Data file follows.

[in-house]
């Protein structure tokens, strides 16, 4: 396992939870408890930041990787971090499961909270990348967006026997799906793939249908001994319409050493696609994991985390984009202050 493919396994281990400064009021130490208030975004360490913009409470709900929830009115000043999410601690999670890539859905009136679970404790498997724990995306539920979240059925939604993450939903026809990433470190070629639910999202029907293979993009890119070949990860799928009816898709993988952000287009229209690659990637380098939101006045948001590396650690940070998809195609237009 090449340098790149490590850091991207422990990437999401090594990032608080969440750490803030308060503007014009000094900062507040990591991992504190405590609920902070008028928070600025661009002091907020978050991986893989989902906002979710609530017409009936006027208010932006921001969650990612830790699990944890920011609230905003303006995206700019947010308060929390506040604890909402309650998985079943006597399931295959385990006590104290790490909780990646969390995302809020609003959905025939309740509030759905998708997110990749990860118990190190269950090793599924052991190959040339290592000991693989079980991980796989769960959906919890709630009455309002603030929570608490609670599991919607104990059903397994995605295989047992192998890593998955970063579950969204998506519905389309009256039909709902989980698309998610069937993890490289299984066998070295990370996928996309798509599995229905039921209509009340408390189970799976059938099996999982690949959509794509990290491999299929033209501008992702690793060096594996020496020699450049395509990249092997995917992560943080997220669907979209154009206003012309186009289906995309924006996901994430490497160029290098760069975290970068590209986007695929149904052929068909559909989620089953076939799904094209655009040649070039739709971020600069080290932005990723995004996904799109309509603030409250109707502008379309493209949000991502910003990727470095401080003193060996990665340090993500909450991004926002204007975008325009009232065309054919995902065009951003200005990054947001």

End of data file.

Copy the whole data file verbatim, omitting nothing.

[in-house]
């Protein structure tokens, strides 16, 4: 396992939870408890930041990787971090499961909270990348967006026997799906793939249908001994319409050493696609994991985390984009202050 493919396994281990400064009021130490208030975004360490913009409470709900929830009115000043999410601690999670890539859905009136679970404790498997724990995306539920979240059925939604993450939903026809990433470190070629639910999202029907293979993009890119070949990860799928009816898709993988952000287009229209690659990637380098939101006045948001590396650690940070998809195609237009 090449340098790149490590850091991207422990990437999401090594990032608080969440750490803030308060503007014009000094900062507040990591991992504190405590609920902070008028928070600025661009002091907020978050991986893989989902906002979710609530017409009936006027208010932006921001969650990612830790699990944890920011609230905003303006995206700019947010308060929390506040604890909402309650998985079943006597399931295959385990006590104290790490909780990646969390995302809020609003959905025939309740509030759905998708997110990749990860118990190190269950090793599924052991190959040339290592000991693989079980991980796989769960959906919890709630009455309002603030929570608490609670599991919607104990059903397994995605295989047992192998890593998955970063579950969204998506519905389309009256039909709902989980698309998610069937993890490289299984066998070295990370996928996309798509599995229905039921209509009340408390189970799976059938099996999982690949959509794509990290491999299929033209501008992702690793060096594996020496020699450049395509990249092997995917992560943080997220669907979209154009206003012309186009289906995309924006996901994430490497160029290098760069975290970068590209986007695929149904052929068909559909989620089953076939799904094209655009040649070039739709971020600069080290932005990723995004996904799109309509603030409250109707502008379309493209949000991502910003990727470095401080003193060996990665340090993500909450991004926002204007975008325009009232065309054919995902065009951003200005990054947001």